Alba was particularly influenced by women she has met who have had to prove themselves in such a terrain. There are scenes where it feels like #MeToo has never been uttered in the halls of Pierpoint & Co. “I was inspired by a lot of women I know. A lot of girls I know, it’s about how do you make your indispensable as a woman if you’re not given the autonomy or the power to make major decisions? You have to do the small stuff and make yourself invaluable in that sense. I’ve been there. It’s a tendency in a lot of young women to be people pleasers. It’s hard to say ‘no’ a lot of the time. The world of the show is a different world, but that’s one of the ways in which it made sense to me.”
“Industry” does take a few detours into the recognizable tales of debauchery associated with the world of stocks and banking. Characters destress by clubbing and drinking hard, hooking up in bathrooms and then puking the next morning at a train station. Lacking is the more visceral energy of “The Wolf of Wall Street,” instead it’s more somber. It’s all a cover for when at the office Harper and Yasmin confront verbal attitudes bordering on hazing. “Those of us in artistic industries have the privilege now of living in a post-Me Too world. People have to behave in a way that’s right. There’s a general culture of understanding the general state of things now. Whereas you go into individual businesses and they’re not necessarily under the same microscope. Showing that and bringing it to light is important. Everyone is not up to speed as they need to be. I knew someone who worked in the finance industry and asked him to invite me to a party with friends who also work in the industry. I spoke to men and women alike about what it’s like to work in the finance industry. It’s funny because the men’s response was, ‘oh it’s great nowadays. If you’re a man or woman it’s the same thing. You just have to behave the same way. You can’t cry or whatever. And as long as you do that everyone will treat you the same.’ But when you ask the women they go, ‘it’s hell’ (laughs). I think it’s true in that world. If you cry, go cry in the toilets. You can’t give anyone the rope to hang yourself with. You have to be on your A game 24/7.”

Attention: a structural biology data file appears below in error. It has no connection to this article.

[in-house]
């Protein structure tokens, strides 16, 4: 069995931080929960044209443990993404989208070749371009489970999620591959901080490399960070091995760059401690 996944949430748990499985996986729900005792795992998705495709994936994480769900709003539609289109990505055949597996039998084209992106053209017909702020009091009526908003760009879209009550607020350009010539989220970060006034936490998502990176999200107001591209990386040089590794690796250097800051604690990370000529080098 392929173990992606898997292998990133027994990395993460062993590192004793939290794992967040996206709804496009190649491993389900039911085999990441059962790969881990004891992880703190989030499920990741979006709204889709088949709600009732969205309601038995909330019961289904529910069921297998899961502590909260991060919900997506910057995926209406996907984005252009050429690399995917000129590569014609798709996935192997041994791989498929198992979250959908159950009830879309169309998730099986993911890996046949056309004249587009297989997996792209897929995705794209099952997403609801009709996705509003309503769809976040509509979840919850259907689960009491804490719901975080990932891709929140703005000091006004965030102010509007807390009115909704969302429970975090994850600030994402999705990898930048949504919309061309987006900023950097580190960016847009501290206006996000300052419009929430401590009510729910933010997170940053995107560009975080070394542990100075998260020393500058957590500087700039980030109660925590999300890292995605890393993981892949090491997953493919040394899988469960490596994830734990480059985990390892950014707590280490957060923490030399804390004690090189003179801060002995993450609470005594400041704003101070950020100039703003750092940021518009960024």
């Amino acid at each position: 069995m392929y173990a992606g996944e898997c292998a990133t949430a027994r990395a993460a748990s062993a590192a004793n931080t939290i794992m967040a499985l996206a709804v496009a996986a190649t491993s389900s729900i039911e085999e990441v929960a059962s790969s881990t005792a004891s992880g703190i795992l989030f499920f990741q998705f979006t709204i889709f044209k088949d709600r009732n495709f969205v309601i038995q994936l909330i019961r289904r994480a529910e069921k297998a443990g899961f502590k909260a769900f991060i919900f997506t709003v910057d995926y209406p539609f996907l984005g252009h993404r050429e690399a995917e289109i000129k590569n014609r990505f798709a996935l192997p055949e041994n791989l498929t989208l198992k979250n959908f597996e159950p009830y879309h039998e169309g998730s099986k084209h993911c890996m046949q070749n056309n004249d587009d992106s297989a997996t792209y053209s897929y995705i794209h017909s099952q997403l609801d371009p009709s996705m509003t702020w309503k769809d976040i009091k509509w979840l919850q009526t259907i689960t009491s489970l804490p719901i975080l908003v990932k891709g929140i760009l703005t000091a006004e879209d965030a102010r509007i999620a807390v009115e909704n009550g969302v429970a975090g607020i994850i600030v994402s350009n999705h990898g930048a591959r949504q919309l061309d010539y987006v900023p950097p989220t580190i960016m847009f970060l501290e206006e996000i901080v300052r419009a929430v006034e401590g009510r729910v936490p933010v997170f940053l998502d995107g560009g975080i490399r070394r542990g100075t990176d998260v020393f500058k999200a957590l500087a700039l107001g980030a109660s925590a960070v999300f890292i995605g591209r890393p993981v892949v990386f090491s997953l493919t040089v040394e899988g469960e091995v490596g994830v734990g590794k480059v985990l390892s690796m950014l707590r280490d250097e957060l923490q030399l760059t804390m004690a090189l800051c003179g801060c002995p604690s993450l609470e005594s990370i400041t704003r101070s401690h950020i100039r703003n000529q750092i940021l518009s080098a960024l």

This is that rare show where the viewer can sense how the actors themselves are flushed with the energy of trying something big. “We all had to move to Wales. It was far enough away where it was just us in this bubble for six months. That translates onto the screen. Even in the moments where we’re not laughing or joking with each other you sense that trust. Because we had grown so close as friends and could go that extra mile,” said Alba.
Some of “Industry” will feel like a relic from a pre-Covid world, even politically when Harper advises a client that Trump may become more hostile towards China, and in a world of recurring lockdowns the bar scenes have their own nostalgia. But what is ageless is the emphasis on ambition in a hyper capitalist business where markets erase borders. Yet for Alba it remains a science that’s hard to master. “Culturally it’s interesting how in terms of the language and jargon, it’s so set within this financial world. It’s a specific world. But I wouldn’t give financial advice to anyone (laughs), including me.”
“Industry” season one premieres Nov. 9 and airs Mondays at 10 p.m. ET on HBO.